Food In The Time of Coronavirus

The news is rife with the growing incidence of coronavirus infections, and with the third confirmed case in India, it’s time for us to be cautious.

Published: 05th February 2020 08:09 AM  |   Last Updated: 05th February 2020 08:09 AM   |  A+A-

fod=od, apples, salad

For representational purpose

Express News Service

The news is rife with the growing incidence of coronavirus infections, and with the third confirmed case in India, it’s time for us to be cautious. To begin with, be wary of the prescriptions that you may find on WhatsApp. Misinformation can be counterproductive, so trust only the most reliable sources and stay informed about the right techniques to keep infection at bay. Because there is no known cure for this infection, focus on preventive strategies. In 2002, during the SARS outbreak, a friend of mine was living in China. She had adhered to the strict practise of regular handwashing, which had helped her family stay immune to the infection. Washing your hands frequently has been emphasised as one of the most important precautions to take this time.

I have repeatedly highlighted the connection between diet and immunity; this is a good time to recount it. Many foods play a powerful role in the prevention of viral infections. A plant-based diet is recognised for its vital immunity-boosting properties. Eating soluble fibre boosts the production of a protein (interleukin-4), which in turn stimulates the infection-fighting cells (T-cells) in the body. In the digestive tract, soluble fibre undergoes fermentation, and upon reaching the large intestine, it is broken down by the gut bacteria into short-chain fatty acids (SCFA), which enable the movement of immune cells. Fruits, veggies, seeds, dals, etc. are good sources of soluble fibre.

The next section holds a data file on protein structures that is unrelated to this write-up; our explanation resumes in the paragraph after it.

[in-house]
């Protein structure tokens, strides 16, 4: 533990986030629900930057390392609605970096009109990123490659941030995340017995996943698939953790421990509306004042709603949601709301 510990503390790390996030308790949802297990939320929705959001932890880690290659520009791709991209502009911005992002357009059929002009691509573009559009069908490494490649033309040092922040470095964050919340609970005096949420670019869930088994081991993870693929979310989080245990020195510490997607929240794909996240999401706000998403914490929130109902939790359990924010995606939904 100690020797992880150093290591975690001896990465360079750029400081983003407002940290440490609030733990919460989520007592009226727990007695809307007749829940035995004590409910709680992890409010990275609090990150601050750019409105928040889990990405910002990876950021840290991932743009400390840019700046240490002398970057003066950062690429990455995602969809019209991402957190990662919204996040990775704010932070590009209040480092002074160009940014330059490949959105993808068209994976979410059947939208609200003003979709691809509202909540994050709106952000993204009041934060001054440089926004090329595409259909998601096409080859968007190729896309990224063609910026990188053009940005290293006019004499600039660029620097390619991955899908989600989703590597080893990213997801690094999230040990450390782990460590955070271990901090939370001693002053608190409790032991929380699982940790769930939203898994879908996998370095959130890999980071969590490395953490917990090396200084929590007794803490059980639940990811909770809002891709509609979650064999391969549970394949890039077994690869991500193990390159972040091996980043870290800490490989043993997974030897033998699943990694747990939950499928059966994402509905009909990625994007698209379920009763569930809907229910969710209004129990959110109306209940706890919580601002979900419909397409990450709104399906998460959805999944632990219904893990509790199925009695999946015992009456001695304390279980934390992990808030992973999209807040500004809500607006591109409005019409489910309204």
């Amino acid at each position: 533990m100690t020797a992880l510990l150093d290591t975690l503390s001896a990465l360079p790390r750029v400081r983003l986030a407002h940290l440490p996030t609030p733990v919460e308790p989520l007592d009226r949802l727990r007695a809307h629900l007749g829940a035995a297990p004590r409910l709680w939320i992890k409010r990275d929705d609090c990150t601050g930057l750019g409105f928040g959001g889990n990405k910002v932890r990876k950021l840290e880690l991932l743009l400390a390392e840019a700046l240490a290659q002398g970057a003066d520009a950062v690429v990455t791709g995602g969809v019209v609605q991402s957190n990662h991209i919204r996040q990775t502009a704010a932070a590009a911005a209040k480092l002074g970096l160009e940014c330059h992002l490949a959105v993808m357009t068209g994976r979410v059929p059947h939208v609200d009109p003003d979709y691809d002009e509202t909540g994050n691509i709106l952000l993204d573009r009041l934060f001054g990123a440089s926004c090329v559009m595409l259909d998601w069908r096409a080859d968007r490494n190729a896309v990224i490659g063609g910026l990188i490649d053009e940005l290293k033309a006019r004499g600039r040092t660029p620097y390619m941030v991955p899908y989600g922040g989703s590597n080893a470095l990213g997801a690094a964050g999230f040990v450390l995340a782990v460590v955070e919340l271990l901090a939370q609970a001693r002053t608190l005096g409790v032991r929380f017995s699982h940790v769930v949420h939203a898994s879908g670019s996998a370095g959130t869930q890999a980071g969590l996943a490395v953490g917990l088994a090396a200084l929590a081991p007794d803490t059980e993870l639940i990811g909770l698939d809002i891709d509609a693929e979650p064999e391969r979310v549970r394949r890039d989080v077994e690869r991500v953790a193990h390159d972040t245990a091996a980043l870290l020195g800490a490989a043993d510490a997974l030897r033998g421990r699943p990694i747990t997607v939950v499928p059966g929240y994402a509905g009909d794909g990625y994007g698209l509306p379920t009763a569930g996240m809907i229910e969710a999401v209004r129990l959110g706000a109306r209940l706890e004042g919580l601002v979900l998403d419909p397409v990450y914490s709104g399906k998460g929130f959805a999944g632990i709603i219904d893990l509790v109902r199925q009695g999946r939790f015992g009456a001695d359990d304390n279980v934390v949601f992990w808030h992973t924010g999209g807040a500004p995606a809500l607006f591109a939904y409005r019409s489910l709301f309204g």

The leaves of tulsi, neem and curry patta are valuable additions. Other leafy vegetables are also of great value. Tea is also a leaf and plays a role in disease prevention. Green tea, matcha tea and black tea are good options.

 Among the fruits, the Indian gooseberry (amla) and all other berries are valuable. The citrus fruits of the season, figs, dates, pear, apple, pomegranate and raisins, should be included on the menu whenever possible.

Legumes and dals, particularly those with the outer covering intact, such as channa, rajma, lobia, soy, beans and peas, are of great value.

Nuts and seeds like almond, flaxseed, sesame, chia, poppy, watermelon, sunflower and mustard are worthwhile additions to the diet. 

In addition to soluble fiber from the above sources, herbs and spices make value additions to the diet in their preventive capacity. Among this food category, black cumin seeds (kalonji) and its oil has been described by scientists as nourishment for the immune system. Garlic is another powerful agent, but the beneficial properties of garlic are destroyed upon cooking, so adding garlic to salads, chutneys and dips, is the best way to consume it. Black pepper, cinnamon, asafoetida and fenugreek are other spices of immense value. Fenugreek seeds can be soaked, sprouted and added to salads, in addition to its regular use in cooking.  It is good to be reminded about the critical role of good bacteria in immunity-building. Get your daily dose from dahi, lassi, buttermilk, raita and fermented foods. Make sure to include a probiotic food (containing a strain of bacteria with immune-enhancing properties) in your daily diet.

Neelanjana Singh
 Nutrition Therapist &  Wellness Consultant

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